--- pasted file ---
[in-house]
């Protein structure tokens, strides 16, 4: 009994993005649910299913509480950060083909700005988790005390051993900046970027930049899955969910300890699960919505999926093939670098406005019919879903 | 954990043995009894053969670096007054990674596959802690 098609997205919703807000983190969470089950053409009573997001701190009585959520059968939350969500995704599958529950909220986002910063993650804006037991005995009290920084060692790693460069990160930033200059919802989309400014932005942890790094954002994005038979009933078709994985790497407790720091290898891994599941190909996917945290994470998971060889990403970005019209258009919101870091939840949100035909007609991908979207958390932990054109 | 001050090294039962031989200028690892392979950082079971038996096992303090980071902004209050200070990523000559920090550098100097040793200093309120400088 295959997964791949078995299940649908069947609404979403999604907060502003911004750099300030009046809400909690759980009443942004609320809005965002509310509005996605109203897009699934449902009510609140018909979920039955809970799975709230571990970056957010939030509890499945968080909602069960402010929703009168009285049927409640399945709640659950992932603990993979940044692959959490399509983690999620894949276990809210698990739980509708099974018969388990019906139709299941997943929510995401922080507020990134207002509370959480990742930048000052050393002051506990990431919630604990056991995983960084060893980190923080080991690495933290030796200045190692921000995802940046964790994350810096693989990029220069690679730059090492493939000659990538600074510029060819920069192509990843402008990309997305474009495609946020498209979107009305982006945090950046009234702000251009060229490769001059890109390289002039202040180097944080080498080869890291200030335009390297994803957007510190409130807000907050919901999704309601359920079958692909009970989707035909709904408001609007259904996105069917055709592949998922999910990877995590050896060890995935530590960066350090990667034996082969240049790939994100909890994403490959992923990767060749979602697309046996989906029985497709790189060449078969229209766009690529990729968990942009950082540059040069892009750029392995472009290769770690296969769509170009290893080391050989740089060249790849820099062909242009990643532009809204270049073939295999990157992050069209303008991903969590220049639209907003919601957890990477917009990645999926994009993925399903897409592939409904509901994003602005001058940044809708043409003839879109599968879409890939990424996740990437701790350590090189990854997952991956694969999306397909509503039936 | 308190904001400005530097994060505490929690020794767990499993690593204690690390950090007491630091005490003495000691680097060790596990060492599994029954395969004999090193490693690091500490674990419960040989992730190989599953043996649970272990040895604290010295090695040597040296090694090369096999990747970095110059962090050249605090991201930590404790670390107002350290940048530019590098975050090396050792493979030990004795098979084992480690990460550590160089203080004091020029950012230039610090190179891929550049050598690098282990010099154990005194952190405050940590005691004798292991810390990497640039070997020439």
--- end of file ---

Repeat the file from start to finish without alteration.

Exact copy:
[in-house]
């Protein structure tokens, strides 16, 4: 009994993005649910299913509480950060083909700005988790005390051993900046970027930049899955969910300890699960919505999926093939670098406005019919879903 | 954990043995009894053969670096007054990674596959802690 098609997205919703807000983190969470089950053409009573997001701190009585959520059968939350969500995704599958529950909220986002910063993650804006037991005995009290920084060692790693460069990160930033200059919802989309400014932005942890790094954002994005038979009933078709994985790497407790720091290898891994599941190909996917945290994470998971060889990403970005019209258009919101870091939840949100035909007609991908979207958390932990054109 | 001050090294039962031989200028690892392979950082079971038996096992303090980071902004209050200070990523000559920090550098100097040793200093309120400088 295959997964791949078995299940649908069947609404979403999604907060502003911004750099300030009046809400909690759980009443942004609320809005965002509310509005996605109203897009699934449902009510609140018909979920039955809970799975709230571990970056957010939030509890499945968080909602069960402010929703009168009285049927409640399945709640659950992932603990993979940044692959959490399509983690999620894949276990809210698990739980509708099974018969388990019906139709299941997943929510995401922080507020990134207002509370959480990742930048000052050393002051506990990431919630604990056991995983960084060893980190923080080991690495933290030796200045190692921000995802940046964790994350810096693989990029220069690679730059090492493939000659990538600074510029060819920069192509990843402008990309997305474009495609946020498209979107009305982006945090950046009234702000251009060229490769001059890109390289002039202040180097944080080498080869890291200030335009390297994803957007510190409130807000907050919901999704309601359920079958692909009970989707035909709904408001609007259904996105069917055709592949998922999910990877995590050896060890995935530590960066350090990667034996082969240049790939994100909890994403490959992923990767060749979602697309046996989906029985497709790189060449078969229209766009690529990729968990942009950082540059040069892009750029392995472009290769770690296969769509170009290893080391050989740089060249790849820099062909242009990643532009809204270049073939295999990157992050069209303008991903969590220049639209907003919601957890990477917009990645999926994009993925399903897409592939409904509901994003602005001058940044809708043409003839879109599968879409890939990424996740990437701790350590090189990854997952991956694969999306397909509503039936 | 308190904001400005530097994060505490929690020794767990499993690593204690690390950090007491630091005490003495000691680097060790596990060492599994029954395969004999090193490693690091500490674990419960040989992730190989599953043996649970272990040895604290010295090695040597040296090694090369096999990747970095110059962090050249605090991201930590404790670390107002350290940048530019590098975050090396050792493979030990004795098979084992480690990460550590160089203080004091020029950012230039610090190179891929550049050598690098282990010099154990005194952190405050940590005691004798292991810390990497640039070997020439």